I write all this on day five of my recuperation. Still my face is straddled by an ice- pack, ballooning cheeks crammed into a Velcro saddle which for the moment seems to be holding my whole face together.
It has been five days. Five days of gurgling salt water, conversing with a speech impediment, spooning mashed, scrambled, soupy substances into my mouth the way one dribbles Pro-Nutro into the beak of a motherless chick. How long this might continue for I have no idea. The healing process they say can last anything from two days to two weeks.
Recently I Googled the word ‘wisdom teeth’. The results of my search reveal a range of euphemistic titles by which these teeth are referred to across the globe. The Turkish apparently call it the 20th year tooth, the Arabs The tooth of the mind. Koreans call them Love teeth, while in Spanish speaking countries they are rather biblically (and ominously) titled the molars of judgment.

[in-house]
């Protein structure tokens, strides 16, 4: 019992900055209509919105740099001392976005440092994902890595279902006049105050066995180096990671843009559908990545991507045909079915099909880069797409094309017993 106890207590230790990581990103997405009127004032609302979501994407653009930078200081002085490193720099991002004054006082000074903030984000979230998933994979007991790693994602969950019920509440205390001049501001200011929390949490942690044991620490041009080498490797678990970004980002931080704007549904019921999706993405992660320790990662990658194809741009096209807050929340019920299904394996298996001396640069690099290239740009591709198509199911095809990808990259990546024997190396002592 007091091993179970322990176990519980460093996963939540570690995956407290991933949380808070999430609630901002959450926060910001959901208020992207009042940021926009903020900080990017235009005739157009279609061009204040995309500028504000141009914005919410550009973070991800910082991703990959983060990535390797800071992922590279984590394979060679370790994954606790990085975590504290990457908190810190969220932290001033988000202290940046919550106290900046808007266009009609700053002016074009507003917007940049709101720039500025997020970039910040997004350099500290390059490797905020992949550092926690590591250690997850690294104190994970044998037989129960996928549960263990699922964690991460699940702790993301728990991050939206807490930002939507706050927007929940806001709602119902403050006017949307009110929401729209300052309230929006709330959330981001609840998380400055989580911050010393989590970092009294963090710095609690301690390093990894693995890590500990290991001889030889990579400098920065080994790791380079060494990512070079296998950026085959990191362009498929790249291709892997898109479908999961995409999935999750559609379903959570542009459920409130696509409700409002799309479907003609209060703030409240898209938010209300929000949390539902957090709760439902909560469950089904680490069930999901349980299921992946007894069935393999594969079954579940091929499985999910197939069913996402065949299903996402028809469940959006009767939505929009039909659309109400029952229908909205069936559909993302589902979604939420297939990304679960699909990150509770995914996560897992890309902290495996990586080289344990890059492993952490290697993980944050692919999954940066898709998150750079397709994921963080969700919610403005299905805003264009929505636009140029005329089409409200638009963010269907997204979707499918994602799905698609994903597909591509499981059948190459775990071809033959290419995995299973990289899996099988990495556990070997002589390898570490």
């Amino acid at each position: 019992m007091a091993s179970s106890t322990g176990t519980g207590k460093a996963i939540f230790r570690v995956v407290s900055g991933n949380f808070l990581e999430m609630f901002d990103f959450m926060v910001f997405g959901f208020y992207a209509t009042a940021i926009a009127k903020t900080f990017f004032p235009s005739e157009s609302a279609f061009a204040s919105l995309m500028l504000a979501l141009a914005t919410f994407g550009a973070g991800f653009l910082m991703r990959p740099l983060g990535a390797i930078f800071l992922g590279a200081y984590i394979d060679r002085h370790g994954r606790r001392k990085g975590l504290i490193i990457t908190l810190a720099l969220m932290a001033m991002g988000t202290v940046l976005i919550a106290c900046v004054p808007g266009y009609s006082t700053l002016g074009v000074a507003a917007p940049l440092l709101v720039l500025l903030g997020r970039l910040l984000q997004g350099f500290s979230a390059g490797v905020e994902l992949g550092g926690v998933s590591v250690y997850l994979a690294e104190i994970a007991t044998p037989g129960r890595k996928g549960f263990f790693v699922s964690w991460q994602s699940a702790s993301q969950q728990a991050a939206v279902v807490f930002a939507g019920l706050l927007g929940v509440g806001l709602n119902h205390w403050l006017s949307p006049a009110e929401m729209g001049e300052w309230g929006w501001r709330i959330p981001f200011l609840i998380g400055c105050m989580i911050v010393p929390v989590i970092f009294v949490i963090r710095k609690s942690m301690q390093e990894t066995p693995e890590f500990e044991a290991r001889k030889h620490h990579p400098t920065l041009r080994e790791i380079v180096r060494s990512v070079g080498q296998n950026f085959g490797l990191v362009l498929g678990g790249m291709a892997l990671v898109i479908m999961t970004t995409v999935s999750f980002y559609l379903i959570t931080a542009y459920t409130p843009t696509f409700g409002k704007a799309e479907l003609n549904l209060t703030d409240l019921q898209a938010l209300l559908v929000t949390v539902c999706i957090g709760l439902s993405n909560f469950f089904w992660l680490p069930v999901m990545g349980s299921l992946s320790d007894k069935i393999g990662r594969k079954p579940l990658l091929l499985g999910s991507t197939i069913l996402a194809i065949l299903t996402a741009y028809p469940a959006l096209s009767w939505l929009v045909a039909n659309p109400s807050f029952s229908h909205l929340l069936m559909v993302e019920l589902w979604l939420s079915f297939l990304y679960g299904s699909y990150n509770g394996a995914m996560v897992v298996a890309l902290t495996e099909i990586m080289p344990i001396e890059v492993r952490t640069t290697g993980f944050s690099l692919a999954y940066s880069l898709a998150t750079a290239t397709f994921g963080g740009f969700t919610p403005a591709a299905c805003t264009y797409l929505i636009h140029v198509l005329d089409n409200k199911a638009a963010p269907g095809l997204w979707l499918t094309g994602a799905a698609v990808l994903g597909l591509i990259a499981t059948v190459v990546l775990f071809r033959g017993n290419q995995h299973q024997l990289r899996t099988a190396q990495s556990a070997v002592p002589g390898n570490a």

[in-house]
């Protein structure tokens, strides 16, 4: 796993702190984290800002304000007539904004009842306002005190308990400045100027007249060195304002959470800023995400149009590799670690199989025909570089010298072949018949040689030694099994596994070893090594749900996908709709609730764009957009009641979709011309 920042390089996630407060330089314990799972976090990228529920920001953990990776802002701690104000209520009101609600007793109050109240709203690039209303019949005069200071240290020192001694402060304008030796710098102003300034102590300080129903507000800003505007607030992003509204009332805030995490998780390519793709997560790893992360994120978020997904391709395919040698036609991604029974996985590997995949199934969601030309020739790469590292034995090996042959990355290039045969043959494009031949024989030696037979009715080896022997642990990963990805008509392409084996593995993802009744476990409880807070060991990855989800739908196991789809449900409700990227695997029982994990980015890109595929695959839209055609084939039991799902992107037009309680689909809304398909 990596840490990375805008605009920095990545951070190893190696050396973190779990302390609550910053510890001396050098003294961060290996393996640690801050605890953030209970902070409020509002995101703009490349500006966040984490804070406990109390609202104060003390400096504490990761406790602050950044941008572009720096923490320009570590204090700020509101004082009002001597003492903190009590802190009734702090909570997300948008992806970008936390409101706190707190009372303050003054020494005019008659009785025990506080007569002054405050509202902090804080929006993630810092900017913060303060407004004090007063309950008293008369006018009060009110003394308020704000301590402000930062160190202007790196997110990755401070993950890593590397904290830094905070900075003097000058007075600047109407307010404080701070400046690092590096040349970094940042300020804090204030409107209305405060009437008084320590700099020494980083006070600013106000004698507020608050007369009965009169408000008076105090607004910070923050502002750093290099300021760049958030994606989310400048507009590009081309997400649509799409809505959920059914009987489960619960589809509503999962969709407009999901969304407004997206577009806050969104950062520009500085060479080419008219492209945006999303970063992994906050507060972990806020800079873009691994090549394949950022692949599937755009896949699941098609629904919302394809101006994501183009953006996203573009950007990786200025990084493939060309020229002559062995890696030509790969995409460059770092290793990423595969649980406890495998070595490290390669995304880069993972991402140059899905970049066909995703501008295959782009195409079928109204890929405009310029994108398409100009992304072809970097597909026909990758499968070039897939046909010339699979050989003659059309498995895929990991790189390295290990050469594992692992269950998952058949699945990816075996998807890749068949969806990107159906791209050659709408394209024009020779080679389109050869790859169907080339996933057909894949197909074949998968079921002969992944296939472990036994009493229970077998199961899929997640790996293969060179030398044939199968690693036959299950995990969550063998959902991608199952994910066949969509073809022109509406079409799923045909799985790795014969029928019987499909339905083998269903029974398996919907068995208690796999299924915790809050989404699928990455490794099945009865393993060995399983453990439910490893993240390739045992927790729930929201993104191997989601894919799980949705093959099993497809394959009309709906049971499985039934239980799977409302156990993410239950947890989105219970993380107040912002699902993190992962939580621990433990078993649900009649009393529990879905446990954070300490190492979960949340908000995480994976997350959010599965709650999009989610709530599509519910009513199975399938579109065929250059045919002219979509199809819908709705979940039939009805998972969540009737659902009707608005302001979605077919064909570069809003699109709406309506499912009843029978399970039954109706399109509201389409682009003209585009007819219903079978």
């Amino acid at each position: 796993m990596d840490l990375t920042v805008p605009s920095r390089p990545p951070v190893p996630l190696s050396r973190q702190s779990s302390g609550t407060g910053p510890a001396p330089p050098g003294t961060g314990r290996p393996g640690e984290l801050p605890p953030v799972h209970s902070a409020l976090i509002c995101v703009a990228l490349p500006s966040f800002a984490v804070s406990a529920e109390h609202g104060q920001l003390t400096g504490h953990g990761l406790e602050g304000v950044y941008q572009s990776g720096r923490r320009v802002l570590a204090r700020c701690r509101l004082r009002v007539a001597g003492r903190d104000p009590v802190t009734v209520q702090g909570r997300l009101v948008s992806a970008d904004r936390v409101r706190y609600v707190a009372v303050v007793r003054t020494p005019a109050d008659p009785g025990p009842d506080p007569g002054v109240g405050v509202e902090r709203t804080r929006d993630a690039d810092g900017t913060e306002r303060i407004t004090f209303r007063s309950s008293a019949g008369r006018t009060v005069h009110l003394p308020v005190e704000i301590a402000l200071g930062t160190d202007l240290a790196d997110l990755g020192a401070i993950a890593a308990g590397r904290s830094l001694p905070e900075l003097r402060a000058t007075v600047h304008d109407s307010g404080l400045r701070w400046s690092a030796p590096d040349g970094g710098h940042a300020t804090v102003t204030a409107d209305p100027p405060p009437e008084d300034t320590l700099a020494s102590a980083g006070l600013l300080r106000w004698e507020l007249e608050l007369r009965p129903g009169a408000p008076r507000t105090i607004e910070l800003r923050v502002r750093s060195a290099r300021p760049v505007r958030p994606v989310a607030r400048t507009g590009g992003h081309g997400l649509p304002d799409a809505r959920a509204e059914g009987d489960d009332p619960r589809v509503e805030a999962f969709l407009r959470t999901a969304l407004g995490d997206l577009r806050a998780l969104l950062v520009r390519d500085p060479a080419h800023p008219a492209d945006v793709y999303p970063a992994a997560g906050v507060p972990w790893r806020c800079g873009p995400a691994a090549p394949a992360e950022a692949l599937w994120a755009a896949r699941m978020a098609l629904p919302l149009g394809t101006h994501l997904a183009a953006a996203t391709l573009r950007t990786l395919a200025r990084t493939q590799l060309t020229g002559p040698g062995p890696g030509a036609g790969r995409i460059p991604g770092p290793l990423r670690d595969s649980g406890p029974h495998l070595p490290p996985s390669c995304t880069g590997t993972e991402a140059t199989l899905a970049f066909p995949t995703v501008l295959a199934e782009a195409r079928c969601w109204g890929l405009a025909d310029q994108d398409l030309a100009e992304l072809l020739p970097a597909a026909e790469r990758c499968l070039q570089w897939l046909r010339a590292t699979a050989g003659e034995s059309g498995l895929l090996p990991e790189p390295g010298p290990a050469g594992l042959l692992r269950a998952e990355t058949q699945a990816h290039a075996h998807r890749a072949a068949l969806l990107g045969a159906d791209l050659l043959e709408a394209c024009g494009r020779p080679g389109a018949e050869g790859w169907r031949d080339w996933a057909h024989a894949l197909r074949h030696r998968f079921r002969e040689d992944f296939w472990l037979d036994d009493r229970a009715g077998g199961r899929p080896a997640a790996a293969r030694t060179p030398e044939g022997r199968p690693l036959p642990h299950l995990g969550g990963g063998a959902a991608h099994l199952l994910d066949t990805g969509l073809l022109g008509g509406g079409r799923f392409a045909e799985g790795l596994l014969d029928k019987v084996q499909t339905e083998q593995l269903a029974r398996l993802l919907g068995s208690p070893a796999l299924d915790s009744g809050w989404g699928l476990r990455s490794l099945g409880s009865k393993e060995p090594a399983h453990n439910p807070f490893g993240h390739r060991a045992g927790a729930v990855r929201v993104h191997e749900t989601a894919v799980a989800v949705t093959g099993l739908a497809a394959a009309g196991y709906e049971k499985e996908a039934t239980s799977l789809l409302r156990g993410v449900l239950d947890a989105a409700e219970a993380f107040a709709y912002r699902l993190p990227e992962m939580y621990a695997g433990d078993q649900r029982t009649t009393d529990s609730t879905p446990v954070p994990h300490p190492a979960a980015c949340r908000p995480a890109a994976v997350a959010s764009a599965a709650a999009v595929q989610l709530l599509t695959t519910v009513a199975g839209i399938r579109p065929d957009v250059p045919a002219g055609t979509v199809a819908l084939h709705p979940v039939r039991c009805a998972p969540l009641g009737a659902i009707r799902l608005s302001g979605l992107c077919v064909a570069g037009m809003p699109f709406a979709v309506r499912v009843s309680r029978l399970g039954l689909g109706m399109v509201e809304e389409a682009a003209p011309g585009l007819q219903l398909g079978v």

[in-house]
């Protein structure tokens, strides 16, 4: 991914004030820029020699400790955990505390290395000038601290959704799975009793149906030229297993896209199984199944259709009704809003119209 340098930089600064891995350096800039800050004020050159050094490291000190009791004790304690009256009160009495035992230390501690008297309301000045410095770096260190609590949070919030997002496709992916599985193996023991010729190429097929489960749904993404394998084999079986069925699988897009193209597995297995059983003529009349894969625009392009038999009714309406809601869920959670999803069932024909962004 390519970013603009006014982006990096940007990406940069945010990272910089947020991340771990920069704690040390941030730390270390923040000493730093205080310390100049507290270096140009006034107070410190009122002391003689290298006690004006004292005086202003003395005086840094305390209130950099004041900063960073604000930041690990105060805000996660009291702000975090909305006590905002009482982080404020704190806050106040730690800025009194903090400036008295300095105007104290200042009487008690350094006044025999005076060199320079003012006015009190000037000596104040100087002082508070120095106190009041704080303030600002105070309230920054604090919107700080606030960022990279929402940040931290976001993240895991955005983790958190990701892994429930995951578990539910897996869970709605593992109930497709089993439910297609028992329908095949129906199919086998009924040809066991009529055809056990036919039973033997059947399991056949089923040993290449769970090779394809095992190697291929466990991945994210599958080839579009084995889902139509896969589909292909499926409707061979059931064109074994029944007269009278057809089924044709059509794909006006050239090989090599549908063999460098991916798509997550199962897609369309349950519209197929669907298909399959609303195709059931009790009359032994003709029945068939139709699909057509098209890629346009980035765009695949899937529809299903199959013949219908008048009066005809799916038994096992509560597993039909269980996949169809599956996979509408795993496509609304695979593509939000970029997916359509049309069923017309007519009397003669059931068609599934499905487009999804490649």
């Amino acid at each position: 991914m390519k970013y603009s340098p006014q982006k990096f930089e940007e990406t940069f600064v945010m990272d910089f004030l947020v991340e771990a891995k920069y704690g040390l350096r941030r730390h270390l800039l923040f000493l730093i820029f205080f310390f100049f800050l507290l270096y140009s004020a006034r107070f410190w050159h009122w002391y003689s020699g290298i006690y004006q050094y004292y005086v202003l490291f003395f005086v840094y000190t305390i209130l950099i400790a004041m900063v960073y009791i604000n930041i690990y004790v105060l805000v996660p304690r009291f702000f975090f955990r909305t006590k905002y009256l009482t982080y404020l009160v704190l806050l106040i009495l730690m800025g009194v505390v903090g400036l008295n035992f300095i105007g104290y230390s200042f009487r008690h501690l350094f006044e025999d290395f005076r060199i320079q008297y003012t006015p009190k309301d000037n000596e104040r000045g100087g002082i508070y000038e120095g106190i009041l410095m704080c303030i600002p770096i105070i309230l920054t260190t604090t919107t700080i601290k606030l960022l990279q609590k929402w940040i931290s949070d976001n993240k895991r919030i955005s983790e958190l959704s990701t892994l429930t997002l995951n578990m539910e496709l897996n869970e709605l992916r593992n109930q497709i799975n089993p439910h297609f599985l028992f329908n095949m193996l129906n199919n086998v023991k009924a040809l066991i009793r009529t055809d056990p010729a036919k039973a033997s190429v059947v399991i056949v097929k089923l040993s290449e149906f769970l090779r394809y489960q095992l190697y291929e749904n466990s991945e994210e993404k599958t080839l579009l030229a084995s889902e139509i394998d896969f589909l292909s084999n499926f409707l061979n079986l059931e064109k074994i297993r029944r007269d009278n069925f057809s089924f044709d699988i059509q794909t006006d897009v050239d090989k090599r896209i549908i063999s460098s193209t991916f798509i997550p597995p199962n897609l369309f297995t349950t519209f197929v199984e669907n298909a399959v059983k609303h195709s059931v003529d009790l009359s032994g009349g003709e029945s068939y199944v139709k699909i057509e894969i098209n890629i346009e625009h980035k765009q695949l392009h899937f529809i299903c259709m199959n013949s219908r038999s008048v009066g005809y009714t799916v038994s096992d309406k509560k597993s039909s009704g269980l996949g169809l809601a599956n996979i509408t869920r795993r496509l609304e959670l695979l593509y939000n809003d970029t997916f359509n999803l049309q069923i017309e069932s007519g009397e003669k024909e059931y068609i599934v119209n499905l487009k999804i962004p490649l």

Scientists are altogether less whimsical, referring to them as vestigial third-molars once used by our simian ancestors to chew the resilient cud and now serving as useless additions to the smaller jaw- lines of the new improved homo sapiens.
In other words the only benefit of such teeth in this day and age is to your dentist’s burgeoning bank account and the Mypradol Corporation who (post-op) manage to snare a whole new generation of paracetamol junkies.
May I suggest we no longer delude ourselves with terming these invasive teeth sweet ‘coming of age’ names like huddling, love or wisdom teeth. I would far prefer to sever any emotional (or intellectual) ties with them. Names like Neanderthal veggie grinders, neo- colonial invaders, unpunctual or twenty- years to bloody late teeth are a few titles I have come up with for the moment.
In closing I’ll leave the last word on ‘wisdom’ and ‘teeth’ to American humorist Mason Cooley who best sums up my present sentiments when he writes…
“If suffering brought wisdom then the dentist’s chair would be full of luminous ideas.”